Good music, regardless of genre, tells a story. Sometimes that story is unintentional, other times it is poignantly deliberate. These albums are somewhere between cinematic and dramatic, having a grand scope and deep imagination. There are many types of literature as we understand it, not just written word. Literature is storytelling, no matter the medium. Television is literature, movies are literature, music is literature. Noctilucant’s latest opus “Oblivion to You All” is a cold, grim example of storytelling, literature in one of it’s newly recognized forms.
So what is the story Noctilucant tells in “Oblivion to You All”? It’s a post apocalyptic world, the kind you would find in Cormac McCarthy or Richard Matheson, a place where society as we know it has been destroyed. The album never tells us exactly what caused the catastrophe or what it was but that’s immaterial to the story, the story lies in what happens after. Through the use of soundscapes (some of the eeriest and disturbing I’ve ever listened to by the way) and spoken word, Noctilucant paints a bleak, hopeless, terrifying picture. Not only has society broken down but so has humanity’s… well humanity. We have become a race of desperate, sadistic, lonely people each attempting to climb over the others to catch a glimpse of sunlight. But the sunlight isn’t sunlight, it’s not anything. Even in this new world, we strive towards something that doesn’t exist. Despair is commodity in the decrepit world, traded upon and used as a means to control and suppress but at the same time it is all we have, all that drives us unward. It has value beyond measure to us, but to others, it is worthless. We stare into the maw of emptiness and terror and we no longer fear what we see, we have become so numb to existence and life that terror and oblivion are utterly without power.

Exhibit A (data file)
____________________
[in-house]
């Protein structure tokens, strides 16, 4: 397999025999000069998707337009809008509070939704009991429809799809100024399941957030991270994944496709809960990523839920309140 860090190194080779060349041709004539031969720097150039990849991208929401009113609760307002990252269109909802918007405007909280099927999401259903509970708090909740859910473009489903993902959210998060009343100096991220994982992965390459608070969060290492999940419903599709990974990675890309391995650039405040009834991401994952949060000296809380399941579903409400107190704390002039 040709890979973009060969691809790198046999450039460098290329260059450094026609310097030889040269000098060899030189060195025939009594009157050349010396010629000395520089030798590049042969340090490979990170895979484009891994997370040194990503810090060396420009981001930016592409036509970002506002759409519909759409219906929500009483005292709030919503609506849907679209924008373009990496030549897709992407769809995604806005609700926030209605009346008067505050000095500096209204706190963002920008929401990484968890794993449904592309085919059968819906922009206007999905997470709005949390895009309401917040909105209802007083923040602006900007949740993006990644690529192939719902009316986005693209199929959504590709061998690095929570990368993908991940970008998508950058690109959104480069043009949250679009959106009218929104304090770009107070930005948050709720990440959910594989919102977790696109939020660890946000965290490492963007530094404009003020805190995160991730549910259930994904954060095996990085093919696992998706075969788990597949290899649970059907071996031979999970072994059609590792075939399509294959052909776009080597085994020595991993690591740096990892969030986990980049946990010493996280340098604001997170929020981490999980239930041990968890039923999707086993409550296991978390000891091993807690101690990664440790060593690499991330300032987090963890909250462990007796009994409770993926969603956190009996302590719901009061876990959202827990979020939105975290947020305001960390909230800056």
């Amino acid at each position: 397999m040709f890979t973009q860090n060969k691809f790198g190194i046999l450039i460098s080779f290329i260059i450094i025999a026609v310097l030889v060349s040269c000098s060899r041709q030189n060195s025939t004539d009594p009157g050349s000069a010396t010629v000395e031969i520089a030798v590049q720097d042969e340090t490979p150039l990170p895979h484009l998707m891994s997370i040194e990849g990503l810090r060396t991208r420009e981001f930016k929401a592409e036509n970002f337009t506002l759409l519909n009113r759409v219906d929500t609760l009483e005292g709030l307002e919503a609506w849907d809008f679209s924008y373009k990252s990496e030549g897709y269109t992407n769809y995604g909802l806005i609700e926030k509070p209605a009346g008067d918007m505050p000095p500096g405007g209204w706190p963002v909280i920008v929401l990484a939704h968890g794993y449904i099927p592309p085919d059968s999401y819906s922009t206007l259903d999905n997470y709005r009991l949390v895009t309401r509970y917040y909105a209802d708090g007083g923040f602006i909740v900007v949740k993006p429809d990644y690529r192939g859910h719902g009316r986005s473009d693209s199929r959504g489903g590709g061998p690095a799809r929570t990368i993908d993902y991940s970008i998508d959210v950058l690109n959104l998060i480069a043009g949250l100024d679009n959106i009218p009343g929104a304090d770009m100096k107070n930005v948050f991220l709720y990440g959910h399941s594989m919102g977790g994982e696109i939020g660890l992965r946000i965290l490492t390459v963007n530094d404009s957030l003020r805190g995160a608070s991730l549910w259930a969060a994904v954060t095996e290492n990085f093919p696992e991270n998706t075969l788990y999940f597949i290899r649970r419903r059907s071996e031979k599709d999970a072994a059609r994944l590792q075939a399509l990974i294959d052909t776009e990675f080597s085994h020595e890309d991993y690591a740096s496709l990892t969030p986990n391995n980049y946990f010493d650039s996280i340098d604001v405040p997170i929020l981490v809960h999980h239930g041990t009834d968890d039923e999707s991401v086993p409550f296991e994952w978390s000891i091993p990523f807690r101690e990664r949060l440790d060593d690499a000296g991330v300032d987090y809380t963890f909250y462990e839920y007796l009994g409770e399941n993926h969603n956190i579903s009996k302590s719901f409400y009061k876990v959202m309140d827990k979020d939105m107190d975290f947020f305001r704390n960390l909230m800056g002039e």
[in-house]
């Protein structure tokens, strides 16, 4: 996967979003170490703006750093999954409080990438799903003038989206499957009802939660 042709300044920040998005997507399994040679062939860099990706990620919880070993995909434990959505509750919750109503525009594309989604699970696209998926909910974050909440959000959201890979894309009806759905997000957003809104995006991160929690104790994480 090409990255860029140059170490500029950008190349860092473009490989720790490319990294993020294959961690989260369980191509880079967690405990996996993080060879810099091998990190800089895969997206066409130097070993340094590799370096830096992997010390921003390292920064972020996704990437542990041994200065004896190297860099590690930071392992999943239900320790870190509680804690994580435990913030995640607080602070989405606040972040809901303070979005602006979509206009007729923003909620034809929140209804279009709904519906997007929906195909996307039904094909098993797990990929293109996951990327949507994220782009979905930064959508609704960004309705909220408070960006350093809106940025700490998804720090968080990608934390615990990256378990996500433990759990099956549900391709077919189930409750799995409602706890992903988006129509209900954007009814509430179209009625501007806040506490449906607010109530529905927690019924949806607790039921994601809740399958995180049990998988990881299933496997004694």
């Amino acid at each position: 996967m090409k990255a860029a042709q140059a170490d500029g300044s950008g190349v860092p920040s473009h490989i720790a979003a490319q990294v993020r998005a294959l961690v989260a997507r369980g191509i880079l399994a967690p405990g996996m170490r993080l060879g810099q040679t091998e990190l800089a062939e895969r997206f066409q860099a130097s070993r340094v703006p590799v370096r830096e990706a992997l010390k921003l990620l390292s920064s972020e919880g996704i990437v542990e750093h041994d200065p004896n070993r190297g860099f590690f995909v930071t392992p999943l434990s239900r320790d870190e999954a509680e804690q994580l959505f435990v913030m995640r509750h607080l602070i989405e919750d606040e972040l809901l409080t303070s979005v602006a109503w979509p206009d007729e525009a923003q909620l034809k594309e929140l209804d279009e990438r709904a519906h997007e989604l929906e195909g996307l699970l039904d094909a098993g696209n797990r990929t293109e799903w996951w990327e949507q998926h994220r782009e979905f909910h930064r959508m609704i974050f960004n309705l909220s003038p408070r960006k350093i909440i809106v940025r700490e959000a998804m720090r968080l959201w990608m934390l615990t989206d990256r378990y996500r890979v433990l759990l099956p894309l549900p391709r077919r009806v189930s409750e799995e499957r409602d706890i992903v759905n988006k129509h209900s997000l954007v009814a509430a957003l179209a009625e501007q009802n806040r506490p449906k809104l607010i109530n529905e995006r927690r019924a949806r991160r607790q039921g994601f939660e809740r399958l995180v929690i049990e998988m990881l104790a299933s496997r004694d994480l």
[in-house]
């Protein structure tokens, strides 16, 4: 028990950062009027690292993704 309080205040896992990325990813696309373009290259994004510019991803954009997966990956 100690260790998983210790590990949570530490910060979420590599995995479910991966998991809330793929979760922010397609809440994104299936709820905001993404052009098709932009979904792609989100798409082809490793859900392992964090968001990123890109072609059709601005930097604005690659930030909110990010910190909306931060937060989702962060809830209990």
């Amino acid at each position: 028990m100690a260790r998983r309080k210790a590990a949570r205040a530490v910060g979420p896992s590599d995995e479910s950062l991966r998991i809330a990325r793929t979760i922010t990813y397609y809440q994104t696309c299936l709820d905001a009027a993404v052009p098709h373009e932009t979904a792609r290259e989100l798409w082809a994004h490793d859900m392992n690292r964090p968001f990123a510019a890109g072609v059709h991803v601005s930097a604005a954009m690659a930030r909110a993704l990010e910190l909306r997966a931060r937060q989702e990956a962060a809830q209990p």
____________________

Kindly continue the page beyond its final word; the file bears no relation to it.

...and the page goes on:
Of all the dark ambient I have heard, Noctilucant is one of the most unique; utilizing soundscapes, field recordings, vocal samples, and industrial noise. It’s wholly unique and I’m at a loss as to how Noctilucant has gone unnoticed. This album is wonderfully cinematic, more so than any album I’ve heard, it feels almost like an audiobook, but the listener fills in the story based on the sounds. I highly recommend this album, listen to it carefully, without any interference; every detail is important.